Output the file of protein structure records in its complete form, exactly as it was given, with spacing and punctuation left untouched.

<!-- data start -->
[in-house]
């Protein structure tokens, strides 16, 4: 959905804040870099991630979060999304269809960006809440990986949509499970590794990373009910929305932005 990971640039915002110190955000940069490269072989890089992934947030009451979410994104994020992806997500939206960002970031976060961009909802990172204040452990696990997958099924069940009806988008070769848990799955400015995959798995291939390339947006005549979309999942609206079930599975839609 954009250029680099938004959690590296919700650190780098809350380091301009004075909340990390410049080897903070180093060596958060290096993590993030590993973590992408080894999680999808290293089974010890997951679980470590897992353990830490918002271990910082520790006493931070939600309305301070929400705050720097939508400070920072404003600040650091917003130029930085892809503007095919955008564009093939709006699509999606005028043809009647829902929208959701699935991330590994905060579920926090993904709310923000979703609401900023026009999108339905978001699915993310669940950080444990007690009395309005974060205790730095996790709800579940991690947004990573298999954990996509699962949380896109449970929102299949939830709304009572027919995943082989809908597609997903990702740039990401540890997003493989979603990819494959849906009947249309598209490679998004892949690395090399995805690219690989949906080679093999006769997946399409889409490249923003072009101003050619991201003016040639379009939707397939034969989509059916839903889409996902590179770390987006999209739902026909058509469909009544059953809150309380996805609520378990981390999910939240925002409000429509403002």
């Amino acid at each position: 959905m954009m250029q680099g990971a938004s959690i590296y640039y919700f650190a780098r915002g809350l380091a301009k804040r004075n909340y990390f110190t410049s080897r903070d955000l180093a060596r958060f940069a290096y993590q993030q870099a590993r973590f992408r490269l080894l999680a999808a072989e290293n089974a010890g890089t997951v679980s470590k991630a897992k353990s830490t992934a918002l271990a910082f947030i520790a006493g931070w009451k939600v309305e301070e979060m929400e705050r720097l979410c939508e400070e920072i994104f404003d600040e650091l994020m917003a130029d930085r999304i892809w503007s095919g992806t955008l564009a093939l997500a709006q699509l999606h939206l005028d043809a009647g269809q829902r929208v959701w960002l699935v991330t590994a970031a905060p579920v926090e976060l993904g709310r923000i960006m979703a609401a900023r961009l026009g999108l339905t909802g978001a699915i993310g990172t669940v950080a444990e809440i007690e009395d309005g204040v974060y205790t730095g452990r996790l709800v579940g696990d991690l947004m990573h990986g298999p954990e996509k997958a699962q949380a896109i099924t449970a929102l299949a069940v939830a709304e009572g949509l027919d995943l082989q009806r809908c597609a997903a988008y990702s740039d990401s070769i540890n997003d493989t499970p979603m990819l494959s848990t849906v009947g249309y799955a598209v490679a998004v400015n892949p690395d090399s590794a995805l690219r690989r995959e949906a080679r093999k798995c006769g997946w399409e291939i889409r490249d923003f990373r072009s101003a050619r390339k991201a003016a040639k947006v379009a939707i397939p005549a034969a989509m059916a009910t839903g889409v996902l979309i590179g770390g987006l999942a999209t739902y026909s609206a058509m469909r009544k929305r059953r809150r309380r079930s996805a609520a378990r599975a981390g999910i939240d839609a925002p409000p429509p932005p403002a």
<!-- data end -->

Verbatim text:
[in-house]
């Protein structure tokens, strides 16, 4: 959905804040870099991630979060999304269809960006809440990986949509499970590794990373009910929305932005 990971640039915002110190955000940069490269072989890089992934947030009451979410994104994020992806997500939206960002970031976060961009909802990172204040452990696990997958099924069940009806988008070769848990799955400015995959798995291939390339947006005549979309999942609206079930599975839609 954009250029680099938004959690590296919700650190780098809350380091301009004075909340990390410049080897903070180093060596958060290096993590993030590993973590992408080894999680999808290293089974010890997951679980470590897992353990830490918002271990910082520790006493931070939600309305301070929400705050720097939508400070920072404003600040650091917003130029930085892809503007095919955008564009093939709006699509999606005028043809009647829902929208959701699935991330590994905060579920926090993904709310923000979703609401900023026009999108339905978001699915993310669940950080444990007690009395309005974060205790730095996790709800579940991690947004990573298999954990996509699962949380896109449970929102299949939830709304009572027919995943082989809908597609997903990702740039990401540890997003493989979603990819494959849906009947249309598209490679998004892949690395090399995805690219690989949906080679093999006769997946399409889409490249923003072009101003050619991201003016040639379009939707397939034969989509059916839903889409996902590179770390987006999209739902026909058509469909009544059953809150309380996805609520378990981390999910939240925002409000429509403002």
């Amino acid at each position: 959905m954009m250029q680099g990971a938004s959690i590296y640039y919700f650190a780098r915002g809350l380091a301009k804040r004075n909340y990390f110190t410049s080897r903070d955000l180093a060596r958060f940069a290096y993590q993030q870099a590993r973590f992408r490269l080894l999680a999808a072989e290293n089974a010890g890089t997951v679980s470590k991630a897992k353990s830490t992934a918002l271990a910082f947030i520790a006493g931070w009451k939600v309305e301070e979060m929400e705050r720097l979410c939508e400070e920072i994104f404003d600040e650091l994020m917003a130029d930085r999304i892809w503007s095919g992806t955008l564009a093939l997500a709006q699509l999606h939206l005028d043809a009647g269809q829902r929208v959701w960002l699935v991330t590994a970031a905060p579920v926090e976060l993904g709310r923000i960006m979703a609401a900023r961009l026009g999108l339905t909802g978001a699915i993310g990172t669940v950080a444990e809440i007690e009395d309005g204040v974060y205790t730095g452990r996790l709800v579940g696990d991690l947004m990573h990986g298999p954990e996509k997958a699962q949380a896109i099924t449970a929102l299949a069940v939830a709304e009572g949509l027919d995943l082989q009806r809908c597609a997903a988008y990702s740039d990401s070769i540890n997003d493989t499970p979603m990819l494959s848990t849906v009947g249309y799955a598209v490679a998004v400015n892949p690395d090399s590794a995805l690219r690989r995959e949906a080679r093999k798995c006769g997946w399409e291939i889409r490249d923003f990373r072009s101003a050619r390339k991201a003016a040639k947006v379009a939707i397939p005549a034969a989509m059916a009910t839903g889409v996902l979309i590179g770390g987006l999942a999209t739902y026909s609206a058509m469909r009544k929305r059953r809150r309380r079930s996805a609520a378990r599975a981390g999910i939240d839609a925002p409000p429509p932005p403002a």